1. For me, it would have to be “decent, affordable tea”. Although more and more Americans seem to be drinking tea, it’s usually sold as an artsy-farsty luxury item so the good stuff is prohibitively expensive, and the bulk stuff is like gnat’s pee, frankly. In Chicago I can buy PG Tips from one of my local supermarkets so it keeps me going. There’s also a chain called Argo Tea, which makes an exquisite Earl Grey Crème, for when I want to pamper myself.
2. Marmite. I know, I know – even in England, people either love it or hate it, and I happen to love it. I can buy it here but since there’s no equivalent (and no, Vegemite doesn’t cut it) I have to pay the prices. Marmite, you should know, can also be used as a soup and sauce booster, much in the way that Americans have embraced Worcestershire Sauce to spice things up. (And I’m not even going to bother telling Americans that it’s pronounced “Wooster”, since actually, that British pronunciation is a bit dodgy too.)
3. Sausages. I (and others) have blogged about the alarming crapness of sausages over here, but it’s true and it hurts. Yes, we can get Brats, (bratwursts) which are great, but they’re still not sausages. If you buy American sausages, they are called “links” (because even they know they couldn’t possibly parade around as sausages), are pathetically thin and, if you’re not careful when buying them, are flavoured with things like hickory-smoke or maple syrup. Fortunately, as I’ve shouted from the rooftops before, there’s a lovely English chap in my neighbourhood who’s now selling proper English sausages. And what’s more, they’re not full of the usual junk so I can eat a lot of them.
4. Dettol. OK, so this is my dirty little secret - or not so dirty since it’s a cleaning agent. I don’t know – there’s something about the smell of Dettol that tells you everything is clean and sanitized. You could perform surgery in your kitchen and eat off your floor, so well does it do the job. Unlike Clorox or Domestos however, you can even bathe in it, as my gran used to have us do. (How dirty were we for god’s sake?) I have friends bring it over from England and I shall be returning with several bottles myself in August since I know my cleaner has been secretly decanting my supply for her own uses. And who can blame her?
5. Things on toast. For some reason, Americans don’t partake. As my husband asks, “Why would you wantto load a carbohydrate (toast) with another carbohydrate (spaghetti)?”. I have no answer; there’s just something comforting about beans/egg/spaghetti hoops (tinned of course), but Americans don’t get it. They do however, put the self same things in a large sandwich, in the shape of a Sloppy Joe.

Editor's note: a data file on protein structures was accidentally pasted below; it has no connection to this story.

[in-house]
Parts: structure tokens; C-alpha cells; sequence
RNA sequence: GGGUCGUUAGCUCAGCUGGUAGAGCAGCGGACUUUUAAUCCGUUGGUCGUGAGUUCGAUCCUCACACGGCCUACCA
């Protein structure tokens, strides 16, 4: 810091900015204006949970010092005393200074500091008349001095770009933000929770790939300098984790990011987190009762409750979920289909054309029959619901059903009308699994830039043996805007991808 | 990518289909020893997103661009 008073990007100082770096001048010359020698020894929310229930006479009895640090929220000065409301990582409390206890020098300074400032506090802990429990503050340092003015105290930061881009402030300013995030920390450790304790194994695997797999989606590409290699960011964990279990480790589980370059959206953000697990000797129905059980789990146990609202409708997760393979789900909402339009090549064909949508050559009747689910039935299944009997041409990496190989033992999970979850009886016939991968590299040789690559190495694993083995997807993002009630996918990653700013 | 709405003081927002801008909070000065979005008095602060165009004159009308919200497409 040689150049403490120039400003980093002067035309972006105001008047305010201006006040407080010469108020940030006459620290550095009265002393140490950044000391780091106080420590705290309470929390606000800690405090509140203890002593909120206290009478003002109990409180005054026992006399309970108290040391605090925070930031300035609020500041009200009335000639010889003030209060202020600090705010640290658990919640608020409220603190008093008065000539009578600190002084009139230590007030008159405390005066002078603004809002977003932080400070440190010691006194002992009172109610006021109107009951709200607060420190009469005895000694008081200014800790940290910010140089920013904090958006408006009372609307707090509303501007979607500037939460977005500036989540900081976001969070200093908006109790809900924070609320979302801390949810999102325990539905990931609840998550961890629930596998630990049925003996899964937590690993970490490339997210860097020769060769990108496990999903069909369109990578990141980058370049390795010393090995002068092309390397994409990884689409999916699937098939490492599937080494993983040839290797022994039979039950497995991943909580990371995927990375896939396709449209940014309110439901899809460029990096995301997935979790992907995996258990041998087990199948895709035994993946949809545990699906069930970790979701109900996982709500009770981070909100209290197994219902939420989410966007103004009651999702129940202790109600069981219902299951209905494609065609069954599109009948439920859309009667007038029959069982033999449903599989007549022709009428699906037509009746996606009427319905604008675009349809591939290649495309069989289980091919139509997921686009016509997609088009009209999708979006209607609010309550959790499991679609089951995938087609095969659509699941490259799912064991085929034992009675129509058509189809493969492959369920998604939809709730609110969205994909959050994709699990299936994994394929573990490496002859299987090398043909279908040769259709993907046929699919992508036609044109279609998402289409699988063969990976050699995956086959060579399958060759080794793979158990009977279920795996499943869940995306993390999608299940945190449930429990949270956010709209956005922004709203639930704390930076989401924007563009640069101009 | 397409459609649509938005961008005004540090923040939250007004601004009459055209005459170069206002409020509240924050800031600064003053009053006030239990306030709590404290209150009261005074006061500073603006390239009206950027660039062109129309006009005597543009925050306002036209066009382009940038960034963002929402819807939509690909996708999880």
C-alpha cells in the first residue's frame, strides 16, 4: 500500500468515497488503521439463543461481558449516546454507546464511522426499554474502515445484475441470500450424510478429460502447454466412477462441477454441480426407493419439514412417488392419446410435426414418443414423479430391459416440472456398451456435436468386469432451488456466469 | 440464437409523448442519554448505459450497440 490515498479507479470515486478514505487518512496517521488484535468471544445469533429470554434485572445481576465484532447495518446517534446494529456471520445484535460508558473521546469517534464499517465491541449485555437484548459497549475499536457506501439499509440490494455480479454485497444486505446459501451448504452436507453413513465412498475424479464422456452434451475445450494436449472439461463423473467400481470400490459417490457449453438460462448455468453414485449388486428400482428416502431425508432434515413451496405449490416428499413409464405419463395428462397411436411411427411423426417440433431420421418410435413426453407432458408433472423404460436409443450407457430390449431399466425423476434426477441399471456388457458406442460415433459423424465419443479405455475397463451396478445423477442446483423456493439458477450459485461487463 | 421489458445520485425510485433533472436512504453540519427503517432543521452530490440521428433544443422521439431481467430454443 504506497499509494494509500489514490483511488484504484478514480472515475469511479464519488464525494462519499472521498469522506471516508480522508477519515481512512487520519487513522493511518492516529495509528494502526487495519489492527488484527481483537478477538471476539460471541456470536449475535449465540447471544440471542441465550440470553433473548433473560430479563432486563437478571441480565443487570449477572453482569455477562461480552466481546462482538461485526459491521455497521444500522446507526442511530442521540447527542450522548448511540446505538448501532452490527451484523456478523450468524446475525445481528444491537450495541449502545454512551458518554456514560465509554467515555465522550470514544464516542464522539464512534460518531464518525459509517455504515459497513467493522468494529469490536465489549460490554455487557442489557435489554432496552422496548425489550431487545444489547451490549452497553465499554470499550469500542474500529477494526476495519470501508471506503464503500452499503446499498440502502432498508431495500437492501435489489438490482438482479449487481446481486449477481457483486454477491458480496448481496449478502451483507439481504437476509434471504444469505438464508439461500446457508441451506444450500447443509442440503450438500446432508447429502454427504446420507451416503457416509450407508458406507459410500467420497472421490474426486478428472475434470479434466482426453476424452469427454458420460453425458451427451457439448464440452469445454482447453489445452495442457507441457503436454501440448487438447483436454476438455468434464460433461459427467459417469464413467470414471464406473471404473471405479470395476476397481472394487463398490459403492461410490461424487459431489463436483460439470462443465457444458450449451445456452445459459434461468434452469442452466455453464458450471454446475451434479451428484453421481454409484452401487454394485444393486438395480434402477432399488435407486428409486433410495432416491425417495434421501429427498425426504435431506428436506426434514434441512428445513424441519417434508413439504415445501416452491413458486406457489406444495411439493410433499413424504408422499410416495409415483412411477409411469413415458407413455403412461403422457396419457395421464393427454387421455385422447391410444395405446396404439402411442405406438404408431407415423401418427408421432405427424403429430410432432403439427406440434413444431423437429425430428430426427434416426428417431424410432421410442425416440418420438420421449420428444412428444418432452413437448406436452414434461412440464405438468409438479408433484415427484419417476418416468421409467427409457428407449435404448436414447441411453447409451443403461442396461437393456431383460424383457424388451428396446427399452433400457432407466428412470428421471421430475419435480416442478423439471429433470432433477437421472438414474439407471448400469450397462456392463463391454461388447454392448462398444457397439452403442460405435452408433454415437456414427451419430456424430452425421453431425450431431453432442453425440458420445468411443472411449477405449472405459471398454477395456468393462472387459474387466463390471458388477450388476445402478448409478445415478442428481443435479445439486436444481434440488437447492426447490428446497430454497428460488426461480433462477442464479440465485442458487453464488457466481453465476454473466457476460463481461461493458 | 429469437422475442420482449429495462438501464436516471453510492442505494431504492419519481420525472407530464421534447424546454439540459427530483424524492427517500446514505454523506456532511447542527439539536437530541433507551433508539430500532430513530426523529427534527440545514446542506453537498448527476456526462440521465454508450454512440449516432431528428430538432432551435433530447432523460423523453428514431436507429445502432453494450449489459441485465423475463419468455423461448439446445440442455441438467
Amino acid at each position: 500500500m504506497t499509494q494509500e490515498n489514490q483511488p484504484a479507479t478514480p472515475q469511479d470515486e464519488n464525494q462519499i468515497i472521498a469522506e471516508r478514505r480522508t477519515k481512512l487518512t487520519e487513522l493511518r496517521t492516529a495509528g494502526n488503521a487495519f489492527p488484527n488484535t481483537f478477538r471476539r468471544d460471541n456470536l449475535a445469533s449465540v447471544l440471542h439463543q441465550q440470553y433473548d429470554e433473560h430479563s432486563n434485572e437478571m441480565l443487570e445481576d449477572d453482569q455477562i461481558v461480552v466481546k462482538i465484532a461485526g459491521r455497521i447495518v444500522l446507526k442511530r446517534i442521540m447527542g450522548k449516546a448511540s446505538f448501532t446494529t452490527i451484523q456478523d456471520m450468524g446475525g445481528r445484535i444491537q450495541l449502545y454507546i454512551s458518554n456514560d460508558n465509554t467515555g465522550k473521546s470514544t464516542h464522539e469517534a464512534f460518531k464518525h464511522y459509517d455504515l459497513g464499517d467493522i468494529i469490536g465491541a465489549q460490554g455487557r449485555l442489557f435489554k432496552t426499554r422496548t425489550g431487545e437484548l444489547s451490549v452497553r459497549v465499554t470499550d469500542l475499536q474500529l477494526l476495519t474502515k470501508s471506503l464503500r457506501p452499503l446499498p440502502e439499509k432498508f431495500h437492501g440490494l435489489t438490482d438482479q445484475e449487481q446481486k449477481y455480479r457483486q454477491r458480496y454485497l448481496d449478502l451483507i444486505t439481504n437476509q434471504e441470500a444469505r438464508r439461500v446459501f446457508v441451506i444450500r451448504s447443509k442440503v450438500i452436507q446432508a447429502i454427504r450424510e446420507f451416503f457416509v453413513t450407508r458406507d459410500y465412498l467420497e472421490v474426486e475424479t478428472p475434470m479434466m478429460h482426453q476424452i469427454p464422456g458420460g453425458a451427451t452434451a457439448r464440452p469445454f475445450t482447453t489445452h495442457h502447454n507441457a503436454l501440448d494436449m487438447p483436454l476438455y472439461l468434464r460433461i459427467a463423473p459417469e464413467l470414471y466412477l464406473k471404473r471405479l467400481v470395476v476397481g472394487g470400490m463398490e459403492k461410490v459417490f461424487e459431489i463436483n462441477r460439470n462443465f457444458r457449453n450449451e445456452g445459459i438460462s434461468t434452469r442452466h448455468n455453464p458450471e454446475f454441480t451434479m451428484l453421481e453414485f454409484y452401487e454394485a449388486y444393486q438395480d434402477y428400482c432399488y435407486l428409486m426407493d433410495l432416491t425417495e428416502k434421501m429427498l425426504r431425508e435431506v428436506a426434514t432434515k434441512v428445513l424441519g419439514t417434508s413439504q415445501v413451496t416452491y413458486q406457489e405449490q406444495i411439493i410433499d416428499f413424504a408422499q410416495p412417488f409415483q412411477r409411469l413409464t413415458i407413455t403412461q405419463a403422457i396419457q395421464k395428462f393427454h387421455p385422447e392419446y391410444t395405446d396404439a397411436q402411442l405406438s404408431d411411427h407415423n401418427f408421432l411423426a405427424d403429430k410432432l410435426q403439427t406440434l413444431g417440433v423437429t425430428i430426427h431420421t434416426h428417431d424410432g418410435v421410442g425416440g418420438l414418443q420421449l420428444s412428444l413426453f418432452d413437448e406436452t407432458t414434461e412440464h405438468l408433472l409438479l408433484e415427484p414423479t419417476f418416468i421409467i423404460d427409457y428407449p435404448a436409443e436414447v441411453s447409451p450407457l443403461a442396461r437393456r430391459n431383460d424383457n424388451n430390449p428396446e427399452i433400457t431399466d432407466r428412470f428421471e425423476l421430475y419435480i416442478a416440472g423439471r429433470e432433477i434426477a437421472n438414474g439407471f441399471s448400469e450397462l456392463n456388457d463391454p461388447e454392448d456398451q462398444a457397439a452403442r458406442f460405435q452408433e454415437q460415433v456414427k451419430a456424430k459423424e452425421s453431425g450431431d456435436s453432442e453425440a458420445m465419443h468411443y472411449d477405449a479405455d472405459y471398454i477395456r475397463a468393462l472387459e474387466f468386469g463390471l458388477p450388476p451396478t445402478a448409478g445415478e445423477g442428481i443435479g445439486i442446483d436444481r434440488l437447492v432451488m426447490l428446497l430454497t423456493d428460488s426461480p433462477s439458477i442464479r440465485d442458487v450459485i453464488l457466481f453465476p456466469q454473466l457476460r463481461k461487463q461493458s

1. Coin rollers: It used to be one of my great pleasures to pile my spare change on my dresser and then slide them into coin rollers. Here, they have bags that you just bung the coins into. Not the same.
Denny’s: If you drive around any decent sized town in the US, you can be sure there will be a Denny’s or Friendly’s (or Cracker Barrel, or Pizza Hut, or …) where you can pull into an expansive parking lot, go in, sit down and have people bring you food: a passable Ruben sandwich, a steaming bowl of New England Clam Chowder, eggs Benedict with hash browns. It’s not haute cuisine, but you know what you’re getting: hearty, comfort food. Here, you occasionally run across a Little Chef and, while you also know what you’re getting there, you won’t look forward to it with such longing.
3. Friends: It has been said (and said, and said, and said) that a friend is someone who will help you move, and a good friend is someone who will help you move a body. While in the States, I never needed anyone to assist me with a cadaver, but I had plenty of help when I moved. If I ever leave this flat, I’ll have to hire a moving company. ‘nuff said.
4. Barbeques: No one barbeques like the Americans, with loads of potato salad, macaroni salad, ambrosia, endless mounds of seared meat and buckets full of beer. They tell me the Brits do have barbeques, but I’ve never actually seen one. Though I suppose having friends might help on that score.
5. Vanity Plates: (Number plates) Americans display their credo on bumper stickers, but they can also (and many do) display it on their license plates. Bobs Toy, X32 1AR0, Sue Baru, Hosanna, SXUL DV8—all were plates I saw or heard of (except for SXUL DV8, which was in a news article telling how the DMV had denied issuing it). Here, they count on random numbers and letters spelling out something interesting and then you have to bid for them. They can cost quite a bit. PEN 1S, I am told, was a very popular one. I never had a vanity plate, but I liked the idea that I could get one if I wanted to; now, I fear, that opportunity has passed.
Anything you couldn't live without?
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